Europe and the screening of foreign investment


Chief executive, Confrontations Europe

Germany has just decided to strengthen its screening of foreign investments in strategic sectors, such as defence and energy. Why? What is at stake?

The German government has approved on December 19 a draft law to examine and if needed block all investments in sensitive industries if a foreign business wishes to take even a 10% minority stake (the former threshold was 15%). This follows several Chinese attempts at strategic investments in Germany -among others- over the last few years: for instance, an innovative SME in robotics was bought back by Chinese to copy technologies and catch up more rapidly. However, a Chinese attempt to take over one of the main power network players has been fought back this year.  It is typically a « critical infrastructure »: energy, telecommunications, media, with potentially an impact on the country’s national security.

And what about Europe?  

The United States of America do have since a very long time such a mechanism of foreign investment screening and have considerably strengthened it. France has also reinforced its national investment screening on January 3, enlarging the list of specific sectors to aerospace, cybersecurity, IA, robotics, additive manufacturing, chips, hosts of sensitive data. But it is at the European level that we need one, and the political agreement reached on November 20 between the European Parliament, the Council and the Commission is welcome. Typically, the Chinese, but also the Russian, the Turks… don’t hesitate to try and divide us Europeans. They invest first where Europe is weak as it doesn’t invest enough, in Greecz for instance with the Piraeus port, the Balkans, Hungary, their new Chinese silk roads… or even in Africa. It is thus imperative that Europeans agree on their common strategic interests, promote and defend them.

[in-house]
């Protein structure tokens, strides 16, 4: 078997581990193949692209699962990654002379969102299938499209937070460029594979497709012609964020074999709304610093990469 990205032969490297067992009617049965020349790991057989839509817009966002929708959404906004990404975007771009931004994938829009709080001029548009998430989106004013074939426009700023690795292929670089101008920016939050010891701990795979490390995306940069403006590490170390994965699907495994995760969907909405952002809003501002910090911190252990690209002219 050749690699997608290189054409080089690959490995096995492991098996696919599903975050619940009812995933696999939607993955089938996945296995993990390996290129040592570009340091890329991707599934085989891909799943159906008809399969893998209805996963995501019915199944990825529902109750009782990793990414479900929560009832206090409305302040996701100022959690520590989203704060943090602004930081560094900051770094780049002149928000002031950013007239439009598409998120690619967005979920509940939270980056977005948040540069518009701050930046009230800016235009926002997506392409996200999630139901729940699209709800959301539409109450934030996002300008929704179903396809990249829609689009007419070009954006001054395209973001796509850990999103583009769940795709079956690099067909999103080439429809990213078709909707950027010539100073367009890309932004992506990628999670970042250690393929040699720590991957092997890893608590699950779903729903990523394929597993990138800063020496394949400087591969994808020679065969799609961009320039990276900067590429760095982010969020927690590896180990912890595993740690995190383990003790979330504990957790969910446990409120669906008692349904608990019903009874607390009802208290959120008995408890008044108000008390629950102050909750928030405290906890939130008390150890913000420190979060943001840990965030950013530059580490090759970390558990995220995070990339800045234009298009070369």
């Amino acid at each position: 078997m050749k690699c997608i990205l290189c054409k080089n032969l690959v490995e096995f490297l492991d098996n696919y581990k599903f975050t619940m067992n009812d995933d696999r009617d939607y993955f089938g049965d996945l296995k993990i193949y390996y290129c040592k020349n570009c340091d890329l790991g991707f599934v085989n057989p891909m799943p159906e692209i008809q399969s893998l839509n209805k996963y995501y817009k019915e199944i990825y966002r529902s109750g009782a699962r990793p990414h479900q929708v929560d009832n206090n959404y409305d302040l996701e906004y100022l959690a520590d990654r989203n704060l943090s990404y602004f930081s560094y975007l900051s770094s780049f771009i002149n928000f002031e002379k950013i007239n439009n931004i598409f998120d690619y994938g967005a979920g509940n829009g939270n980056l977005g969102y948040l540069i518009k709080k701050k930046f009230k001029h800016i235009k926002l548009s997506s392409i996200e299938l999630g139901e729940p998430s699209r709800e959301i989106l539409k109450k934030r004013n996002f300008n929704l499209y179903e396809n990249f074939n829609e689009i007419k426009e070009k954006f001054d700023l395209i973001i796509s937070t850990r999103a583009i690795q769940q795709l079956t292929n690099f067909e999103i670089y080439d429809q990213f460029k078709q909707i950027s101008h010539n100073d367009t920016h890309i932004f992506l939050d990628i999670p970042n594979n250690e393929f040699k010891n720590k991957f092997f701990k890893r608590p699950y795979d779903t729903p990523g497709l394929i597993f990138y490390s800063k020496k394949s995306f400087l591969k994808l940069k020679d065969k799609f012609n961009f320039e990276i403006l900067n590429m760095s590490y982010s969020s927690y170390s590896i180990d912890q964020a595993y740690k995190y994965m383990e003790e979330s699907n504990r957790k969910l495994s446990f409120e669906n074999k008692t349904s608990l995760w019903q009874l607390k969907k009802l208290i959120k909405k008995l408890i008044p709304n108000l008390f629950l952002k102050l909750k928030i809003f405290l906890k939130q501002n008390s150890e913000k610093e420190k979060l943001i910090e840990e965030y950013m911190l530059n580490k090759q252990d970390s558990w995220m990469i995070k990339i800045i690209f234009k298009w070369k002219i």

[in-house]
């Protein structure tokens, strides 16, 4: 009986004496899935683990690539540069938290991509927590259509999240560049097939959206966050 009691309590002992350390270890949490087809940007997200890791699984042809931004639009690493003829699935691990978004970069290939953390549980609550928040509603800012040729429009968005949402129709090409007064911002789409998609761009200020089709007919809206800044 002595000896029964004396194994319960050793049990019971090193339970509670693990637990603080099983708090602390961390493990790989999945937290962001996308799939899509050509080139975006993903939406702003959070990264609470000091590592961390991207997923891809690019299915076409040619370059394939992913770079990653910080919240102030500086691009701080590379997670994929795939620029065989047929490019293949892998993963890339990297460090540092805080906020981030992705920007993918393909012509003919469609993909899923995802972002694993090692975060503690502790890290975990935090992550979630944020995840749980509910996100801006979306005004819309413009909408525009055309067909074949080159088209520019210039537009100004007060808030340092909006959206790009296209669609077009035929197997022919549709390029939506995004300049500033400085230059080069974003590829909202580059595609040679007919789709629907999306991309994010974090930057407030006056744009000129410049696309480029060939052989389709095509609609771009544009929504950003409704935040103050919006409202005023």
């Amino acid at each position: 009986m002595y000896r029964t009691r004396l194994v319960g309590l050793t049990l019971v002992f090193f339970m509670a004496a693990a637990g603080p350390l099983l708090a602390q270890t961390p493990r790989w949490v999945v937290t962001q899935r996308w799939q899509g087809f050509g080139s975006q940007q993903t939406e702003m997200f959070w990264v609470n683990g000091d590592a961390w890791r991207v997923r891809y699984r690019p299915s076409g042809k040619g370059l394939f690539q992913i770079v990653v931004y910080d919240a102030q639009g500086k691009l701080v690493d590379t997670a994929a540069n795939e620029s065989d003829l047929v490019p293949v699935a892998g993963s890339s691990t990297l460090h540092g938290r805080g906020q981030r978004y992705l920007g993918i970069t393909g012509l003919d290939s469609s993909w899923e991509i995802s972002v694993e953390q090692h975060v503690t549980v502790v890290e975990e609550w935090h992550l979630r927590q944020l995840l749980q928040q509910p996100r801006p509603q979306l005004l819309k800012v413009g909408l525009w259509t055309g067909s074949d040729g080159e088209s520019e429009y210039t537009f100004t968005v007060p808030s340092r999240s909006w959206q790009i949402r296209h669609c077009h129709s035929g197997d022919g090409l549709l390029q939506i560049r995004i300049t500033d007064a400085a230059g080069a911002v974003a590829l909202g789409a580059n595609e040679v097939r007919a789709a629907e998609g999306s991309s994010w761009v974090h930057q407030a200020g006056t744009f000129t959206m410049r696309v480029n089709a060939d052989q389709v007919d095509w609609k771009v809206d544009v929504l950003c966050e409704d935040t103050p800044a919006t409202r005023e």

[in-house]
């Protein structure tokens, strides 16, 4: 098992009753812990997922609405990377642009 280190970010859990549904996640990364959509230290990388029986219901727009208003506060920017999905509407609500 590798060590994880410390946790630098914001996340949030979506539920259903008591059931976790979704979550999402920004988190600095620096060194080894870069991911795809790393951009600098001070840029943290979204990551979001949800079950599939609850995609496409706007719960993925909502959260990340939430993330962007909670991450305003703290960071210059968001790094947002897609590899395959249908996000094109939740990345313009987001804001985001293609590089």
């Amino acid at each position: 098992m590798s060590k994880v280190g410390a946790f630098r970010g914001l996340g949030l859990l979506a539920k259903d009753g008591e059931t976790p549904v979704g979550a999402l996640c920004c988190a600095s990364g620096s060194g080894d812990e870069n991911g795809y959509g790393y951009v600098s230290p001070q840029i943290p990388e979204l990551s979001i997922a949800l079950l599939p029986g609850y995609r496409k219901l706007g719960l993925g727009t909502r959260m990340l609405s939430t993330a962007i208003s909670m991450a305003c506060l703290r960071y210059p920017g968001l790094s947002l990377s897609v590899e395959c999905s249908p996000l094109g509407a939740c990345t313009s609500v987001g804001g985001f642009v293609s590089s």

What is at stake is not closing ourselves to foreign investors. They bring capital and create jobs, and all the better if it is in Europe rather than elsewhere. We have a strong interest in being attractive, as claimed by the campaign “Choose France”. But Europe can’t be naïve: it has to distinguish between strategic and commercial investments.

It also has to adopt a real European industrial policy. We need to reindustrialize our territories. To consolidate at European level, as Chinese and Americans take advantage of their vast integrated domestic markets. Last but not least, as we will be stronger together, we need to request more reciprocity for a better world.

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